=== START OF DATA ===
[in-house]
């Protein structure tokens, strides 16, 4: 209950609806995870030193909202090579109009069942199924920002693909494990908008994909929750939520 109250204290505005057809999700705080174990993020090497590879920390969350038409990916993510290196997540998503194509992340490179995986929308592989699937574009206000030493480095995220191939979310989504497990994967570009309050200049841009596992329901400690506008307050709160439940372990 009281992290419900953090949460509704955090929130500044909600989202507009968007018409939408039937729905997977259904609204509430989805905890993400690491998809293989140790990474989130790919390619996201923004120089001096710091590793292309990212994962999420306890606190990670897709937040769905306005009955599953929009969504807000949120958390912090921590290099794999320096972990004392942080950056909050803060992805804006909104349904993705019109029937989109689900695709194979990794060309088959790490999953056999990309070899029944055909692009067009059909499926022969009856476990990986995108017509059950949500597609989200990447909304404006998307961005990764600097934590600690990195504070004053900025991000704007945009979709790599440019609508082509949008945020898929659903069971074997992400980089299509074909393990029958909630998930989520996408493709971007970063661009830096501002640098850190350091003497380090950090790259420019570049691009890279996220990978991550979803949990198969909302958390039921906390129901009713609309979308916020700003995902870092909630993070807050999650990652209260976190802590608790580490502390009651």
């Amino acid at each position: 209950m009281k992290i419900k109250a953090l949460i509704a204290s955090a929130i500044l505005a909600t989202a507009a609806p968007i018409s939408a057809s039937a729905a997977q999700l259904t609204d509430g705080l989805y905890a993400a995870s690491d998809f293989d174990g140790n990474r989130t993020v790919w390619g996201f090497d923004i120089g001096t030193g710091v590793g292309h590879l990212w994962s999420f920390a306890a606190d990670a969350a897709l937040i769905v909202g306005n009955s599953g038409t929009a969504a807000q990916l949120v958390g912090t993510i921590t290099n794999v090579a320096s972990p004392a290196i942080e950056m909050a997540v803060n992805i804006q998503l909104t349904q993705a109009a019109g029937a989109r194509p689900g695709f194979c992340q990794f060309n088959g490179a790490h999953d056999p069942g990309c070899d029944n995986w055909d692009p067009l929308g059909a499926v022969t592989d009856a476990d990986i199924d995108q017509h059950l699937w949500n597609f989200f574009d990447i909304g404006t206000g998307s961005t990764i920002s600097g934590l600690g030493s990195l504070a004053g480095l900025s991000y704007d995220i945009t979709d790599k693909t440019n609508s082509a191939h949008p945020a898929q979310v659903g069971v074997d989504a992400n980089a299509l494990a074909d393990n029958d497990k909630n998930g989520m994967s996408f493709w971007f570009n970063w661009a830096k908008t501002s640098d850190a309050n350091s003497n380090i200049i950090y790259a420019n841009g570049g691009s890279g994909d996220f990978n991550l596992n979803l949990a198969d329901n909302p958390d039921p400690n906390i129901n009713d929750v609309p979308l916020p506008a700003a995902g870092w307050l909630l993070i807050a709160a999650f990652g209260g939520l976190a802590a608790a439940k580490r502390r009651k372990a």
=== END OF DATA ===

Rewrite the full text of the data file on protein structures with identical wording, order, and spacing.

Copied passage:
[in-house]
């Protein structure tokens, strides 16, 4: 209950609806995870030193909202090579109009069942199924920002693909494990908008994909929750939520 109250204290505005057809999700705080174990993020090497590879920390969350038409990916993510290196997540998503194509992340490179995986929308592989699937574009206000030493480095995220191939979310989504497990994967570009309050200049841009596992329901400690506008307050709160439940372990 009281992290419900953090949460509704955090929130500044909600989202507009968007018409939408039937729905997977259904609204509430989805905890993400690491998809293989140790990474989130790919390619996201923004120089001096710091590793292309990212994962999420306890606190990670897709937040769905306005009955599953929009969504807000949120958390912090921590290099794999320096972990004392942080950056909050803060992805804006909104349904993705019109029937989109689900695709194979990794060309088959790490999953056999990309070899029944055909692009067009059909499926022969009856476990990986995108017509059950949500597609989200990447909304404006998307961005990764600097934590600690990195504070004053900025991000704007945009979709790599440019609508082509949008945020898929659903069971074997992400980089299509074909393990029958909630998930989520996408493709971007970063661009830096501002640098850190350091003497380090950090790259420019570049691009890279996220990978991550979803949990198969909302958390039921906390129901009713609309979308916020700003995902870092909630993070807050999650990652209260976190802590608790580490502390009651």
């Amino acid at each position: 209950m009281k992290i419900k109250a953090l949460i509704a204290s955090a929130i500044l505005a909600t989202a507009a609806p968007i018409s939408a057809s039937a729905a997977q999700l259904t609204d509430g705080l989805y905890a993400a995870s690491d998809f293989d174990g140790n990474r989130t993020v790919w390619g996201f090497d923004i120089g001096t030193g710091v590793g292309h590879l990212w994962s999420f920390a306890a606190d990670a969350a897709l937040i769905v909202g306005n009955s599953g038409t929009a969504a807000q990916l949120v958390g912090t993510i921590t290099n794999v090579a320096s972990p004392a290196i942080e950056m909050a997540v803060n992805i804006q998503l909104t349904q993705a109009a019109g029937a989109r194509p689900g695709f194979c992340q990794f060309n088959g490179a790490h999953d056999p069942g990309c070899d029944n995986w055909d692009p067009l929308g059909a499926v022969t592989d009856a476990d990986i199924d995108q017509h059950l699937w949500n597609f989200f574009d990447i909304g404006t206000g998307s961005t990764i920002s600097g934590l600690g030493s990195l504070a004053g480095l900025s991000y704007d995220i945009t979709d790599k693909t440019n609508s082509a191939h949008p945020a898929q979310v659903g069971v074997d989504a992400n980089a299509l494990a074909d393990n029958d497990k909630n998930g989520m994967s996408f493709w971007f570009n970063w661009a830096k908008t501002s640098d850190a309050n350091s003497n380090i200049i950090y790259a420019n841009g570049g691009s890279g994909d996220f990978n991550l596992n979803l949990a198969d329901n909302p958390d039921p400690n906390i129901n009713d929750v609309p979308l916020p506008a700003a995902g870092w307050l909630l993070i807050a709160a999650f990652g209260g939520l976190a802590a608790a439940k580490r502390r009651k372990a």